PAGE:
Following the original standing poses is a section of basic back bends. Many of those shapes are likewise repeated during the inversions section. The most explicit relationship is the similarities between Ustrasana (Camel, 88 [technically in the standing pose section]), Dhanurasana (Bow, 102) and Setu Bandha Sarvangasana (Bridge, 229), but you can find components of the basic back bends in a couple of other places throughout the inversions section if you pay close attention. Of course, gravity plays a different (more demanding) role here, and, therefore, the back bending postures within the inversions section are more challenging than those within the basic back bends section even though the shapes of the body are essentially the same. These poses are designed to make the spine strong. The spine must be strong before it can be flexible or you risk overstretching tissues and/or damaging joints.

After the inverted back bends is another round of focused-attention on simultaneously developing upper-body stability and lower-body mobility just like in the first half. Postures such as “UPP” (Leg-lifts, 240-42) and Vasisthasana (Side Plank, 309-11), for example, are the more challenging versions of postures seen earlier such as Navasana and Lolasana (Pendant, 116-17), each of which are designed to create strength and stability in the trunk and/or arms. Also here, the hips, knees, and ankles are taken into deeper ranges of flexibility with poses such as Ardha Matsyendrasana (Half-lord-of-the-fishes, 259-62) and Malasana (Garland, 262-66) which are similar to, but more challenging than, poses seen earlier such as Gomukhasana (Cow-face, 115) and Marichyasana I (Marichi’s twist, 160). Notice again that these poses are also nearly exclusively performed with the body seated upright and no more than 90-degrees of flexion at the hips. These shapes are direct preparation for the forward bends without the added stress which folding forward entails.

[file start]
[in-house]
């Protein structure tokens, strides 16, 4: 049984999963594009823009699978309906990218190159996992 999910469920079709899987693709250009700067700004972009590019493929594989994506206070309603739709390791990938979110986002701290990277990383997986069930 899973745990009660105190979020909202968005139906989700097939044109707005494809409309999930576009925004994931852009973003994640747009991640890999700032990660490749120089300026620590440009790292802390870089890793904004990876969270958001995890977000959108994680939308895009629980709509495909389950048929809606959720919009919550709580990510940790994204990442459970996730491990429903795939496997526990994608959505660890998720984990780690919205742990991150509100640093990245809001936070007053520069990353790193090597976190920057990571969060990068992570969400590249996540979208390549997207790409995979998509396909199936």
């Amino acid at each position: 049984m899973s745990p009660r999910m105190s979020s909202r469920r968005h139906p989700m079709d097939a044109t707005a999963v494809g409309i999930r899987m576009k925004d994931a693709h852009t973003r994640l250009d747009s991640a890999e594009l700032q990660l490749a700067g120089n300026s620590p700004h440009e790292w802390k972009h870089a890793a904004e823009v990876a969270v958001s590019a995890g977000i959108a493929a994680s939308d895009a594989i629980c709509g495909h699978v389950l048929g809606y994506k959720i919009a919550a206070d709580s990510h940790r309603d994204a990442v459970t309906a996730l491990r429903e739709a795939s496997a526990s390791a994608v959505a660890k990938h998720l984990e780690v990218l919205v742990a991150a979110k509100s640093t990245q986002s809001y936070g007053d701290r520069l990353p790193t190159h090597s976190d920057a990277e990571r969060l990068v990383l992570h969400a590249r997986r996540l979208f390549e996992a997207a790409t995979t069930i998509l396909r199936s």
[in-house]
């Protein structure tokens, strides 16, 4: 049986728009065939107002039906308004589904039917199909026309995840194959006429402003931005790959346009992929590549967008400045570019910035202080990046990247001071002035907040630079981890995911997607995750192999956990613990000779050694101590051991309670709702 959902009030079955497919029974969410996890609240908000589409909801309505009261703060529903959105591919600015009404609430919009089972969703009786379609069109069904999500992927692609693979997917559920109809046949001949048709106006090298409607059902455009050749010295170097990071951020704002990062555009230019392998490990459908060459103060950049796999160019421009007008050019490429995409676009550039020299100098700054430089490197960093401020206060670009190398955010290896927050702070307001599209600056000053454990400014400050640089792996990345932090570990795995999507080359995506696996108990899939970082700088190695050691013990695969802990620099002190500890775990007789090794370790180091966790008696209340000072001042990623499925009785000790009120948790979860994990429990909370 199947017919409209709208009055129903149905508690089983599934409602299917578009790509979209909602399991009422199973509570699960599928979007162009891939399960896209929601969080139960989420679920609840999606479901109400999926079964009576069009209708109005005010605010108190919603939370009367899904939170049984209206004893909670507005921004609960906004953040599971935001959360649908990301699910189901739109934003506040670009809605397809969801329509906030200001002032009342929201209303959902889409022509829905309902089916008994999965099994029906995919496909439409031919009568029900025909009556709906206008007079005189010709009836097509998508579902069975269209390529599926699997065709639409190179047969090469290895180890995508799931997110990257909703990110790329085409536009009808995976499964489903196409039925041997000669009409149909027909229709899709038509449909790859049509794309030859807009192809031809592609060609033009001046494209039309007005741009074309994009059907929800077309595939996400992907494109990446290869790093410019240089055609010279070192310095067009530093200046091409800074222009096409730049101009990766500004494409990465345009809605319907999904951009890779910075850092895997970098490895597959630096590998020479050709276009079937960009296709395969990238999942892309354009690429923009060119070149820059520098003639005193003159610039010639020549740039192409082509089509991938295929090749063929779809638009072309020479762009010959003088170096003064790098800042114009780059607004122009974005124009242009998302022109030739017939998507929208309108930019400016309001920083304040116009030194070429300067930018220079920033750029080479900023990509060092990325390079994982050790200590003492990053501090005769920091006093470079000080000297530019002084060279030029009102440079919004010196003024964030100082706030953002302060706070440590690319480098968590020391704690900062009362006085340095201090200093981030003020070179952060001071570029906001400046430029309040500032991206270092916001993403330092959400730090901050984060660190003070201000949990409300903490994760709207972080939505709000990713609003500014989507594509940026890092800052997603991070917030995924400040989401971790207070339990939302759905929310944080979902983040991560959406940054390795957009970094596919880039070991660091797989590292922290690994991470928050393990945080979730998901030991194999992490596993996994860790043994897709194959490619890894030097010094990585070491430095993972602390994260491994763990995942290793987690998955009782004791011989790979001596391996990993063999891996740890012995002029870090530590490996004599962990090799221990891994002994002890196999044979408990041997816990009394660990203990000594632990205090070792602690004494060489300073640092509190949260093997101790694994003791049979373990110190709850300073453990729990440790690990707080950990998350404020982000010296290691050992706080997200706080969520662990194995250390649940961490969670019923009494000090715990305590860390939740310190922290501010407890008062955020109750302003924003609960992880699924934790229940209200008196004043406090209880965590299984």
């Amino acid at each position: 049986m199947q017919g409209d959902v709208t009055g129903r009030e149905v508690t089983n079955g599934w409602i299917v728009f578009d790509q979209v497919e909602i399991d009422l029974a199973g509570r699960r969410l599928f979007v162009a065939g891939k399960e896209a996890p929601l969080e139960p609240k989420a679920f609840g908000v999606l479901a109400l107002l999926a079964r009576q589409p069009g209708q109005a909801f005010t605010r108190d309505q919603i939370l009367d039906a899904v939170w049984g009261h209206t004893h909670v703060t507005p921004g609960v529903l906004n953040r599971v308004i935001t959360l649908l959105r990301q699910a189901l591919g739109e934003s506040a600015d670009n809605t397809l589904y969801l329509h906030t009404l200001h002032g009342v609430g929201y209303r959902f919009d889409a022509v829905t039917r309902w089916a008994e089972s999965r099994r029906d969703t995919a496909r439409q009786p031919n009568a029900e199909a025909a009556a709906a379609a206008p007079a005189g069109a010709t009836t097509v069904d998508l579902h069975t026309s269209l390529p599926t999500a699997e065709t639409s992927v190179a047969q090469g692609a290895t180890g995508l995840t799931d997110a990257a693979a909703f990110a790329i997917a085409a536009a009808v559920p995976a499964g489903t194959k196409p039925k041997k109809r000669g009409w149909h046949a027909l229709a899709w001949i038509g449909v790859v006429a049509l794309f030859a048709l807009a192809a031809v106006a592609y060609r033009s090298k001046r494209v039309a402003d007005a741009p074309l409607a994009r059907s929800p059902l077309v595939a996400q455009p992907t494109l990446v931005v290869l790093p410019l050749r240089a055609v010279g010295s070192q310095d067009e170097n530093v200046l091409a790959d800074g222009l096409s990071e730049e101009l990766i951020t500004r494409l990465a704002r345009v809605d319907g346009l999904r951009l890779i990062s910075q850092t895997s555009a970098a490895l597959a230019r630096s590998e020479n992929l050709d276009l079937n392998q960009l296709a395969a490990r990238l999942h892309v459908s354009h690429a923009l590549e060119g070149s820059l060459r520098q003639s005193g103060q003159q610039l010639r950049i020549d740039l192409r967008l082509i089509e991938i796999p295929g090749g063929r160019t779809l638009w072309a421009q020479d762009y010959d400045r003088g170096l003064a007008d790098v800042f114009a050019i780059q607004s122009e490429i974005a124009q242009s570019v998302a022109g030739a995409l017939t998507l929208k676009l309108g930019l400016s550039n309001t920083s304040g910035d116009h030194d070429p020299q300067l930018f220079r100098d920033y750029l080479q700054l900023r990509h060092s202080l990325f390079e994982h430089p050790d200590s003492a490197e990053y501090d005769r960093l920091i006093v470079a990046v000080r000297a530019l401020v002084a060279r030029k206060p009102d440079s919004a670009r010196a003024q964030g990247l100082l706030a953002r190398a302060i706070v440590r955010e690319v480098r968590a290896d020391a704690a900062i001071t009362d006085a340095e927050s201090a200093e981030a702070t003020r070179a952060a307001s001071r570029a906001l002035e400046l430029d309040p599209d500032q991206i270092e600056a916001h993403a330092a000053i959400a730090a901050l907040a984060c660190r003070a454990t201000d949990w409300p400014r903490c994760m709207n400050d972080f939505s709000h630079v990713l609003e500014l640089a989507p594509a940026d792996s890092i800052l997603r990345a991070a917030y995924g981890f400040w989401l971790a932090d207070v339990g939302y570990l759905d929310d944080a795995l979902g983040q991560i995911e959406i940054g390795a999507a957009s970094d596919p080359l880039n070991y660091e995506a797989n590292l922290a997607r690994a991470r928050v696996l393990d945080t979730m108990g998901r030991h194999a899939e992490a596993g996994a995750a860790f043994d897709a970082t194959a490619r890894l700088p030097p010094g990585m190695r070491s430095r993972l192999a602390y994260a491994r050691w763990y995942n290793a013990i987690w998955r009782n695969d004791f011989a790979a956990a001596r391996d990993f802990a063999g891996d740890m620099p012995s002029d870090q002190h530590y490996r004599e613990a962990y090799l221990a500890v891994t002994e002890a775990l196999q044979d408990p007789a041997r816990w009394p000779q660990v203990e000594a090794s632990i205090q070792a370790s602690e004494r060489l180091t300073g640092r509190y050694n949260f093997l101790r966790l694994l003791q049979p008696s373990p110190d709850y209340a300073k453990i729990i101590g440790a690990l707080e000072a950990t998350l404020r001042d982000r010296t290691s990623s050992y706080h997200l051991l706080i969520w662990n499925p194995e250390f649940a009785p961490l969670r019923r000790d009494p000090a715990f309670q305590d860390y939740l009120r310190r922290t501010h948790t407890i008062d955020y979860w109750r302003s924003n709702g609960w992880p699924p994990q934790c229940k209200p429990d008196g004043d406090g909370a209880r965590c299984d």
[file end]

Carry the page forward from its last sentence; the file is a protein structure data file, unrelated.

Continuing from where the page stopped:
And, as I mentioned earlier, the second section of seated forward bends begins with Kurmasana, and is, overall, more challenging than the introduction to seated forward bends seen earlier in the sequence. However, the additional challenge is essentially proportionate to the difference between the standing shapes and the inverted shapes, or between the first set of hip-openers and the second.

So there’s the pattern. What does it mean?

Well, I think one way (not the only way, not the best way, just one way) to look at this pattern of events is as a deliberately gradual expansion of physical conditioning from the core of the body (i.e. the trunk or axial skeleton) to the periphery (i.e. the limbs or appendicular skeleton), and also from those poses which are the least to the most stressful.

Many of the seated forward bends target the most peripheral parts of the body—they require fine-tuned use of feet, ankles, knees, hands, wrists, and vertebrae (I don’t consider the spinal column to be part of the peripheral body, but the joints of the spinal column are vulnerable here in a way which is similar to the peripheral joints). So these distal, oft overlooked, and sensitive body parts are first placed into positions of atypical tension (bent, stretched, tucked, folded, rotated, clasped, etc.), and then the heavy trunk of the body is laid down on them to create additional compression. In other words, you compact and then you smoosh. That is a lot of physical stress for the body to undertake without diligent preliminary work. That is why seated forward bends come at the end of the pattern of sections within the sequence. They are poses designed to target the most peripheral parts of the body with the most amount of compressive stress.